It's what's on the inside that truly counts. We all have found our houses by our personalities and values, not by our looks. A house will want you if you share the same value as them and that's how you'll find your people.

5. We Also Don't Judge By The Brands You Wear

Giphy

It's true that many of the girls you may see in one house might all have something similar by a certain brand altogether, but that's just what being sisters is like. it's not like you have to buy certain expensive brands or dress a certain way to "fit in." Greek life is all about being yourself!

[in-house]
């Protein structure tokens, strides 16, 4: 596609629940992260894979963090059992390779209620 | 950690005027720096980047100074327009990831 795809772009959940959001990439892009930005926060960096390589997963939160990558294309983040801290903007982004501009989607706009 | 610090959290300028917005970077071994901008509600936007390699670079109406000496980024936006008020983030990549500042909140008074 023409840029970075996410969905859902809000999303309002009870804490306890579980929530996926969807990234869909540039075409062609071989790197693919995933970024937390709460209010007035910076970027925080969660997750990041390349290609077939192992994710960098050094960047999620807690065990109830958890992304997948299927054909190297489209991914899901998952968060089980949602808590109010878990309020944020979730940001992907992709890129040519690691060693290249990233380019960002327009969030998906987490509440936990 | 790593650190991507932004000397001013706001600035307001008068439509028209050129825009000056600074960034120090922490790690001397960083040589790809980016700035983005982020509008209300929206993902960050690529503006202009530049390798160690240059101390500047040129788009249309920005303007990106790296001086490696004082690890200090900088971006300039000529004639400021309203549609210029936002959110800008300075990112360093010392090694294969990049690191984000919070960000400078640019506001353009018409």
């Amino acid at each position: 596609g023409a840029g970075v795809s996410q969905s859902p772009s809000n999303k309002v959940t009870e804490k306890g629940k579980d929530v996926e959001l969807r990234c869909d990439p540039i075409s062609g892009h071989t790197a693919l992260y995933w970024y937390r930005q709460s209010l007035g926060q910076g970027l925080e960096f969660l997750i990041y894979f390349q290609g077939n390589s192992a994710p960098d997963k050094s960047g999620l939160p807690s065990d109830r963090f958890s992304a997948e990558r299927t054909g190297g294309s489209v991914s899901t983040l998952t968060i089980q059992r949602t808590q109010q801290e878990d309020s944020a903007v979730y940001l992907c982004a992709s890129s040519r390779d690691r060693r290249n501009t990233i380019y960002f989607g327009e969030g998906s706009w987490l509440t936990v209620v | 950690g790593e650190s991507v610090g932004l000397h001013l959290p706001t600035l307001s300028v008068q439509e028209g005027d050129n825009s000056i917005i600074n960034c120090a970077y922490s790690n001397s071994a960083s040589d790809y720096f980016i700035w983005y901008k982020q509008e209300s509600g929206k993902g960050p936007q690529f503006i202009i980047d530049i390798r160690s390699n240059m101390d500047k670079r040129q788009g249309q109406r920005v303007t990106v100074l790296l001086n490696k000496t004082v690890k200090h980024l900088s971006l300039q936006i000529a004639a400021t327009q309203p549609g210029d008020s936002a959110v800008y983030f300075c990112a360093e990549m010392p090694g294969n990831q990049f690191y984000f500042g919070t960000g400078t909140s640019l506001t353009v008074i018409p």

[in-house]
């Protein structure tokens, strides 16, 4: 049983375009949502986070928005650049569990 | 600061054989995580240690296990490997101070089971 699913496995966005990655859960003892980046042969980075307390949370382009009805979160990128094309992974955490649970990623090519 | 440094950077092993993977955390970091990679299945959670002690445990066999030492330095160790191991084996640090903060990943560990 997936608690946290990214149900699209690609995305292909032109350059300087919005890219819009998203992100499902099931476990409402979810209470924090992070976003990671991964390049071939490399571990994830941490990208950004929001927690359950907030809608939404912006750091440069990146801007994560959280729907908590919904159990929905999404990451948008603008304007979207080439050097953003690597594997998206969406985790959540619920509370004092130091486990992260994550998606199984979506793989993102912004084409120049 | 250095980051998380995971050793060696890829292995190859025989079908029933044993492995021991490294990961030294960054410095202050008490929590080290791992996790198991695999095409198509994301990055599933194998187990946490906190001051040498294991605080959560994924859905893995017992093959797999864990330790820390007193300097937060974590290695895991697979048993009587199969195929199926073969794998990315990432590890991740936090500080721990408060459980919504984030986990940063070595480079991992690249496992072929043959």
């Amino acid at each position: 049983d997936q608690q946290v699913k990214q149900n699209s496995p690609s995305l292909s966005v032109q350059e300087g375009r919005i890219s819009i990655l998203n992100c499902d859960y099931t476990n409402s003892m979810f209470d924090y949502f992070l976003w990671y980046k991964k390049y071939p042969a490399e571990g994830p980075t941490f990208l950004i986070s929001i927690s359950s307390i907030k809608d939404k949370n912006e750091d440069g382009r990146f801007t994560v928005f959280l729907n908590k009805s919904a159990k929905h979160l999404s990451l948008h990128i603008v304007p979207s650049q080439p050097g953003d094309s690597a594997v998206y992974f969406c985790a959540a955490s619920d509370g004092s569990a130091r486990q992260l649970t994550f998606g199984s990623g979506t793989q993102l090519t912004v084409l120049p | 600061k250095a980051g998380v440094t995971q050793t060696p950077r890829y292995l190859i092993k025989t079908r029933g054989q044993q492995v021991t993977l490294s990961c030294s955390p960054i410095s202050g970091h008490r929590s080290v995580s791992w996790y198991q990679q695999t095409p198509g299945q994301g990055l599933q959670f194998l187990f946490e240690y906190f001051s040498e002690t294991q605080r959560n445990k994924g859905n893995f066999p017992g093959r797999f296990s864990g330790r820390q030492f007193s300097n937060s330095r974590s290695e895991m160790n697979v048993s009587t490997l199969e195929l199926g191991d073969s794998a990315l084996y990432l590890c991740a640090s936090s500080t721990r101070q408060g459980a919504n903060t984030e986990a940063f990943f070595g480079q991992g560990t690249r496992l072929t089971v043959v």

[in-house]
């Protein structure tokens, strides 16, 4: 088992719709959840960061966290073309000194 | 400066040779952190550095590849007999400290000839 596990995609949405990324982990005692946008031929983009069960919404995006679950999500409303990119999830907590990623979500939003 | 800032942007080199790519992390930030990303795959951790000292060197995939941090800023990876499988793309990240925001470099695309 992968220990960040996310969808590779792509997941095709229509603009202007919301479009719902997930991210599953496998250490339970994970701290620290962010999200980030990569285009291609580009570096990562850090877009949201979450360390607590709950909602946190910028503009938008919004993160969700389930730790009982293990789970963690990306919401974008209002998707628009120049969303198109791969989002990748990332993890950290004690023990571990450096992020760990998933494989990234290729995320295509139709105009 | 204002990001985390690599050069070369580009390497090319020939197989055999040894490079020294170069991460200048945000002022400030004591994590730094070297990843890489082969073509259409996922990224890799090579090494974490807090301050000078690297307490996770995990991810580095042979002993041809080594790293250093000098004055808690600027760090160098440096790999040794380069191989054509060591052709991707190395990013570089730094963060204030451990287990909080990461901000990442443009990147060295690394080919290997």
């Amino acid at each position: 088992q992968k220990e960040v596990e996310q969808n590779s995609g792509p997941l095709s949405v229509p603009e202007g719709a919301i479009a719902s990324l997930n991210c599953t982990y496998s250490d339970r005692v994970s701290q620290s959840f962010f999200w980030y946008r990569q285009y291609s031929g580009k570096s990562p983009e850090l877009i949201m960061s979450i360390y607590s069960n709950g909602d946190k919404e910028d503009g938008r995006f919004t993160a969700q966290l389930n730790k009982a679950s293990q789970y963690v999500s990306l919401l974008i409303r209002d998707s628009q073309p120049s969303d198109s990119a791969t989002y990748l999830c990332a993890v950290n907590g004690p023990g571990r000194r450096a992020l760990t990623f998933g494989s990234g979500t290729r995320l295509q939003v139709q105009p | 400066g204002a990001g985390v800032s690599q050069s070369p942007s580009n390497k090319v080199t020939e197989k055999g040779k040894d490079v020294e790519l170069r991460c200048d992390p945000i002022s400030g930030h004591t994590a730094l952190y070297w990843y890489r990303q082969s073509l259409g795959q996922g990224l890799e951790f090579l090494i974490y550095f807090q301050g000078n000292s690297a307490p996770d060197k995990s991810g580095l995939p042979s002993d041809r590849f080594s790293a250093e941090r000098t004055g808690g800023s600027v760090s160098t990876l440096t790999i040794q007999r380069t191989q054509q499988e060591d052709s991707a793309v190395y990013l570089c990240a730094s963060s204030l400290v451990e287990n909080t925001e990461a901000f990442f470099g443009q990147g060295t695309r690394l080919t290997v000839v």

6. I'm Not Living Off "Daddy's Money"

Giphy

Most of us are on academic scholarships and have to maintain grades and a good image to keep going to our college. Not all of us were born rich, you know?

7. Partying. Nonstop Partying.

Giphy

It's true with any college student that it's fun to go out every now and then, but it isn't what Greek life consists of. Greek life is supposed to be finding your forever people, your second family, and your home away from home. These are the people you will rely on on your best days and worst, you don't have to party for that to happen. Plus, believe it or not, there are certainly Greeks who don't party or choose to stay away from that lifestyle.

Related Content

Facebook Comments